B-cell acute lymphoblastic leukemia (B-ALL) harboring the t(17;19)(q22;p13) is a rare subtype of leukemia with a dismal prognosis.1 This translocation produces an aberrant TCF3-HLF fusion with distinct gene expression profiles and drug sensitivity. Recent studies have shown that this subtype of B-ALL may be amenable to therapies inhibiting BCL2 and the pre-B cell receptor through inhibition of SRC family kinases.2-4 Using RNA sequencing (RNA-seq) in combination with ex vivo drug sensitivity analyses we identified an overexpression pattern of Aurora A kinase (AURKA) in five of five TCF3-HLF ALL samples. This finding further translated to enhanced sensitivity to inhibition by one of the AURKA inhibitors alisertib. Our studies suggest a molecular susceptibility of TCF3-HLF ALL to alisertib providing support to pursue further clinical testing within this rare and lethal subtype of ALL.
The t(17;19)(q22;p13) rearrangement encodes for a chimeric transcription factor consisting of type 1 rearrangements with a fusion of exon 16 of TCF3 with exon 4 of HLF; and type 2 rearrangements aligning with a fusion of exon 15 of TCF3 with exon 4 of HLF.5 Because of its rarity and poor prognosis, there are few established recommended therapies. Patients who achieve remission with no evidence of disease historically recur and die of disease even with stem cell transplant as consolidation therapy.6 Recent advances using immunologic therapies has shown some promise with durable responses targeting expression of CD19 by B-cell leukemia,7 however not all patients remained in remission and not all may be eligible for immunologic therapies. Therefore, novel therapies remain essential to improve outcomes. We developed an in vitro assay using a panel of small-molecule inhibitors to identify patient specific targeted therapies and employed this assay on the diagnostic marrow sample of a patient who presented to our institution with TCF3-HLF ALL.2 We observed in vitro sensitivity to the ABL/SRC inhibitor dasatinib with some clinical benefit.2 Meanwhile, other studies identified targeting the BCL2 family of proteins with venetoclax as a therapeutic potential.3,4 We thus sought to validate and identify other novel targets across an independent set of samples. We partnered with the Children’s Oncology Group (COG) and St. Jude Children’s Research Hospital to obtain four separate patient samples combined with our sample which were xenografted and expanded for in vitro as well as in vivo experiments. All clinical samples were obtained with informed consent with approval by the Institutional Review Board of Oregon Health & Science University, the Children’s Oncology Group, and St. Jude Children’s Research Hospital. All murine studies were approved by the OHSU Institutional Animal Care and Use Committee (IACUC, protocol #2358).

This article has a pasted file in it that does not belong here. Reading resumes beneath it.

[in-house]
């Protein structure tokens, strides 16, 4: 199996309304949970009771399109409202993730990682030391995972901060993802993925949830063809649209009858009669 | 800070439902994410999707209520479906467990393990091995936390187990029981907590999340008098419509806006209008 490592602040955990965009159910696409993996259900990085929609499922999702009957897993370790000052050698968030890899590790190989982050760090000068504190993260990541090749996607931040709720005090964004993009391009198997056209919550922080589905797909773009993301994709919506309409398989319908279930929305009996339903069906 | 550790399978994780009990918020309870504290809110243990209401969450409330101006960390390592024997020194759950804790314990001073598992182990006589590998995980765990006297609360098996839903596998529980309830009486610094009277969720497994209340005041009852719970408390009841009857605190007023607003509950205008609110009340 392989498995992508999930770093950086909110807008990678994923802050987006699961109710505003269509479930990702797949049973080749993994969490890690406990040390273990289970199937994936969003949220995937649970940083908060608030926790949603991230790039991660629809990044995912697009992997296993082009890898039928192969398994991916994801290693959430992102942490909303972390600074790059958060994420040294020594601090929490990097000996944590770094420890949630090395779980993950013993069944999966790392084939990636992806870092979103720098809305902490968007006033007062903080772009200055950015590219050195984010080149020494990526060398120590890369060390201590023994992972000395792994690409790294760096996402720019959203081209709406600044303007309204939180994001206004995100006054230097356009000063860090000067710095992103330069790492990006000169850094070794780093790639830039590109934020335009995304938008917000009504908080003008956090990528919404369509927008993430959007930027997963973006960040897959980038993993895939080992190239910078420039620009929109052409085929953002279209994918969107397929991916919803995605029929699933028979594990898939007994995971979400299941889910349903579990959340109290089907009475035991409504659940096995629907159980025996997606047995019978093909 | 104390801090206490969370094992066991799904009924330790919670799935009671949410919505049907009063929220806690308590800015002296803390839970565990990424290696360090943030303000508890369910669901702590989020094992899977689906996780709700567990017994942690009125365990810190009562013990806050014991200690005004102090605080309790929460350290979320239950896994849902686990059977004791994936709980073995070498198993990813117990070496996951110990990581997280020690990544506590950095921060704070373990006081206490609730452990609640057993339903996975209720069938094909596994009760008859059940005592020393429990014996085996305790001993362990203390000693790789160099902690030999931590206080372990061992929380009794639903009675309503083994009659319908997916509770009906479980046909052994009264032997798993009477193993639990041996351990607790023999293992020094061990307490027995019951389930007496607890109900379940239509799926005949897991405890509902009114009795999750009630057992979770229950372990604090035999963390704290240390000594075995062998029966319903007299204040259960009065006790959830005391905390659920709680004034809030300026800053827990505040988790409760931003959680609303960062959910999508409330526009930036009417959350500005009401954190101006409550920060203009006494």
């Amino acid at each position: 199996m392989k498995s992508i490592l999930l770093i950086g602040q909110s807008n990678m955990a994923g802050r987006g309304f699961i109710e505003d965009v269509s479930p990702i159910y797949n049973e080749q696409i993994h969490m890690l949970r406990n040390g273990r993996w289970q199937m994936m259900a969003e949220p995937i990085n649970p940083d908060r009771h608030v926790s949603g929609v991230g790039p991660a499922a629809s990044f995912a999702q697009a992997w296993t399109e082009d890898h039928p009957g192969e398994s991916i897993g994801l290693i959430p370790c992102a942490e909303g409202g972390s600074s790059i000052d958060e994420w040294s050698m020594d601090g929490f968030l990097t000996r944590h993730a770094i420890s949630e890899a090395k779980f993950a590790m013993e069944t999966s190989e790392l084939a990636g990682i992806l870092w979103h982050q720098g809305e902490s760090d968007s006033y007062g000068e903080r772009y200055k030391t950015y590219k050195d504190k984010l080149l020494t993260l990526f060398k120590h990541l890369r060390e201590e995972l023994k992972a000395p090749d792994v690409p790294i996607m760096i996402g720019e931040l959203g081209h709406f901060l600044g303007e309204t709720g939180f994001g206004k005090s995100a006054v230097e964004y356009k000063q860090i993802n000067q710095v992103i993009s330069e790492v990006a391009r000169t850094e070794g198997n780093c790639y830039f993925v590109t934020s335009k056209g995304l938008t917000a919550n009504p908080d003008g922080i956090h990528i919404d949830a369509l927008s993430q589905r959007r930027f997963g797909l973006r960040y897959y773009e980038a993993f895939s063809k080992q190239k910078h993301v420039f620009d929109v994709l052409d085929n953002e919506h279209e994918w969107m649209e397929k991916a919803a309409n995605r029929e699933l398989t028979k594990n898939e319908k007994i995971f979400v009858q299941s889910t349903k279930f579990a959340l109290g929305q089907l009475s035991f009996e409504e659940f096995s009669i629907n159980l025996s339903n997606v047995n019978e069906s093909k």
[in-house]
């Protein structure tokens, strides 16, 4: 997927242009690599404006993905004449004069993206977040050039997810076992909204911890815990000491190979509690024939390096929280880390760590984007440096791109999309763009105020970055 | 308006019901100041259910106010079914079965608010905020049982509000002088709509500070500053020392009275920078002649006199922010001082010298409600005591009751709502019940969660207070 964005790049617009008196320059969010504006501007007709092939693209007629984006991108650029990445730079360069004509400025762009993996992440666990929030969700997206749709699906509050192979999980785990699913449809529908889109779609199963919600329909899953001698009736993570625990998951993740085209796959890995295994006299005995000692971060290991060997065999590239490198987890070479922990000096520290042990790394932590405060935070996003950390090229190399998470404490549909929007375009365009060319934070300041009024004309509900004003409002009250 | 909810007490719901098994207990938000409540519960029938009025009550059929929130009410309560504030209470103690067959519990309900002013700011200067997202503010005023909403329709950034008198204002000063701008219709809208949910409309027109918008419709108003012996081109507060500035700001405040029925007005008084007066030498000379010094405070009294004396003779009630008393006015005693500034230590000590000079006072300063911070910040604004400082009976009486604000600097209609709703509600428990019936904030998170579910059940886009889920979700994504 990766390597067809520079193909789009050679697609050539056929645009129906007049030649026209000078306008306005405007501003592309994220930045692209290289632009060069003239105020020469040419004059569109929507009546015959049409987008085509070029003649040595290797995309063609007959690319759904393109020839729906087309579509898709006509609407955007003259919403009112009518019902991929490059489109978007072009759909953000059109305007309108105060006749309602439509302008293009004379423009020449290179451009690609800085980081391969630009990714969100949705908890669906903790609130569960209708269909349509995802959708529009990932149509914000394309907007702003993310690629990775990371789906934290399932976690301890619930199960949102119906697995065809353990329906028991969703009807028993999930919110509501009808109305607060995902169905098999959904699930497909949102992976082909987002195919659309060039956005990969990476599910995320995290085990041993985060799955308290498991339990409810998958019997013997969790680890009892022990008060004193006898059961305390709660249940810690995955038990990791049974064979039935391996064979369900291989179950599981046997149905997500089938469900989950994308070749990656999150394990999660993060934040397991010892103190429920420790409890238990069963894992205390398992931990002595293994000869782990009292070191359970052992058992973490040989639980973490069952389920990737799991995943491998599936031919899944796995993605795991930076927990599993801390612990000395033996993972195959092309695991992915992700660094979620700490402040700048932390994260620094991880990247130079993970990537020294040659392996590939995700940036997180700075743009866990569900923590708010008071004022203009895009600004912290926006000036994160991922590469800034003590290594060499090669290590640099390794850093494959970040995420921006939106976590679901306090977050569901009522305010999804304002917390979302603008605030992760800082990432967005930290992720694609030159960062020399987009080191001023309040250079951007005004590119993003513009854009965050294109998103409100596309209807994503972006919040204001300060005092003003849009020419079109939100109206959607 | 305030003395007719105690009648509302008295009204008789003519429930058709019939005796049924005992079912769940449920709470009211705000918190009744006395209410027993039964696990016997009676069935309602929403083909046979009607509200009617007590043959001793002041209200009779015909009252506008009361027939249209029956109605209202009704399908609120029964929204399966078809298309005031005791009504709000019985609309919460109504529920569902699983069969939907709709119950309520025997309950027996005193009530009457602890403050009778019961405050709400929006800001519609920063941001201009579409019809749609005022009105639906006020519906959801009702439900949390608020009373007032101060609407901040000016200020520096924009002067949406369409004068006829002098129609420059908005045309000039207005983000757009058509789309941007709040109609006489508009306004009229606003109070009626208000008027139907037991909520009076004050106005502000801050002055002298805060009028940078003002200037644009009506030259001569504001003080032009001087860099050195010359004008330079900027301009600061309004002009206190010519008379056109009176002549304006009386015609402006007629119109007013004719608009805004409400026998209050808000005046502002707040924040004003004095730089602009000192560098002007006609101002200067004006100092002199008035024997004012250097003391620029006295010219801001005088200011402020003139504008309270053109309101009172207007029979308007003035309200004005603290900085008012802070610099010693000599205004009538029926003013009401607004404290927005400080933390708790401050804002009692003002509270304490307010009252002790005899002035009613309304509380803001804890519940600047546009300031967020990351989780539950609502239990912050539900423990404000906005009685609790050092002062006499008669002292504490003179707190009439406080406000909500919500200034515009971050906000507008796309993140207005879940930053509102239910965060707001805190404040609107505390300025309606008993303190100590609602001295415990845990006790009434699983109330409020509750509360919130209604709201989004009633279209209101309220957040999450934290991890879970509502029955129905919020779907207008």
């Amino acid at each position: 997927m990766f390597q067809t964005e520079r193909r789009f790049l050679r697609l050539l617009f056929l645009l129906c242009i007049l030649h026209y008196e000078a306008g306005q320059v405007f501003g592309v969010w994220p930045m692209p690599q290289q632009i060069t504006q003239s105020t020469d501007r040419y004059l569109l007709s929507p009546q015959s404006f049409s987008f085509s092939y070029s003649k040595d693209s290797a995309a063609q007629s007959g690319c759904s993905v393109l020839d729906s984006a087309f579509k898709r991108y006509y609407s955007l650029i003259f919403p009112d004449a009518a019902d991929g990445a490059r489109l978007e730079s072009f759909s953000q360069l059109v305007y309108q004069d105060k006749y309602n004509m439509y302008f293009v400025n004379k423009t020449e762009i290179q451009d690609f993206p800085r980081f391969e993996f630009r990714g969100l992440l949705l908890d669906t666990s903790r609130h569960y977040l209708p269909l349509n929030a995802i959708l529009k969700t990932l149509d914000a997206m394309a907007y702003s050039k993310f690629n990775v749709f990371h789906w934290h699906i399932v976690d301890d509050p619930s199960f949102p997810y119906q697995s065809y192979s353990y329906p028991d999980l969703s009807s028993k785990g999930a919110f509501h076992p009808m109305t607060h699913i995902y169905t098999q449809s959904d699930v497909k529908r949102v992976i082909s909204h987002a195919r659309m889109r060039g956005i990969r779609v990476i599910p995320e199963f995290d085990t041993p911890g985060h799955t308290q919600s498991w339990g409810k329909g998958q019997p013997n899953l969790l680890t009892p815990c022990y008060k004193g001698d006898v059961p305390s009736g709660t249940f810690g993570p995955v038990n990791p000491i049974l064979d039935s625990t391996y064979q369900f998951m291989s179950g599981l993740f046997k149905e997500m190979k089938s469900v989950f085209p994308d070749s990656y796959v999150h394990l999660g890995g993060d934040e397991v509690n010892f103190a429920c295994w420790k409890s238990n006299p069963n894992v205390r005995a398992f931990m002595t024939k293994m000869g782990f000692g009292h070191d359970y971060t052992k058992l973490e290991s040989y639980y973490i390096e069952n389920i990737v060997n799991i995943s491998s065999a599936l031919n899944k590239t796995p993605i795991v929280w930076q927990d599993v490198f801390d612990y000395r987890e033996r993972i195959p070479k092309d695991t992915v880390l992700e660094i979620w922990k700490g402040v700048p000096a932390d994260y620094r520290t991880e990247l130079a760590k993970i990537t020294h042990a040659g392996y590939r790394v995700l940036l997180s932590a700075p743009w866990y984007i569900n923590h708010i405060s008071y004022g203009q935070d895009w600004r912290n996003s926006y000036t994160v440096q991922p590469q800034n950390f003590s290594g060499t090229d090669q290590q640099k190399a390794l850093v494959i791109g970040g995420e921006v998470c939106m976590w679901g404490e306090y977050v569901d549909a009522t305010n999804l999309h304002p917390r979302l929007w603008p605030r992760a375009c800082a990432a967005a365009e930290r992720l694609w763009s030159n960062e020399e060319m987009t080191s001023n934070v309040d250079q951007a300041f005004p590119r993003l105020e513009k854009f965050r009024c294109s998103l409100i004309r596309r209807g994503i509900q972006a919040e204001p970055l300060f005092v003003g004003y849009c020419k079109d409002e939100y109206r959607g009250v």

Standard reverse transcription polymerase chain reaction (RT-PCR), Sanger sequencing and immunoblot analysis of the TCF3-HLF fusion identified three samples with a type 1 translocation (10-199, 3.316, and 3.332) with variable insertions corresponding to different protein length, while two others carried a type 2 translocation (3310, 3324) (Online Supplementary Figure S1A). We then undertook next-generation sequencing studies with these samples compared to 35 B-ALL samples (Online Supplementary Figure S1B and C). Using whole-exome sequencing within our ALL cohort, and specifically focusing on variations found in pathways in B-cell ALL,8 we found that three of the five samples carried an IKZF1 variant of unknown clinical significance (IKZF1 I125V; Online Supplementary Figure S1B). Further, two of the five samples carried KRAS mutations (KRAS G12V/S) as previously described.9 Finally, RNA-seq analysis of the top 1.000 most variably expressed genes across the cohort revealed gene expression signatures that clustered strongly with TCF3-HLF ALL (Online Supplementary Figure S1C), suggesting relatively uniform gene expression within these five Type 1 and Type 2 TCF3-HLF leukemias.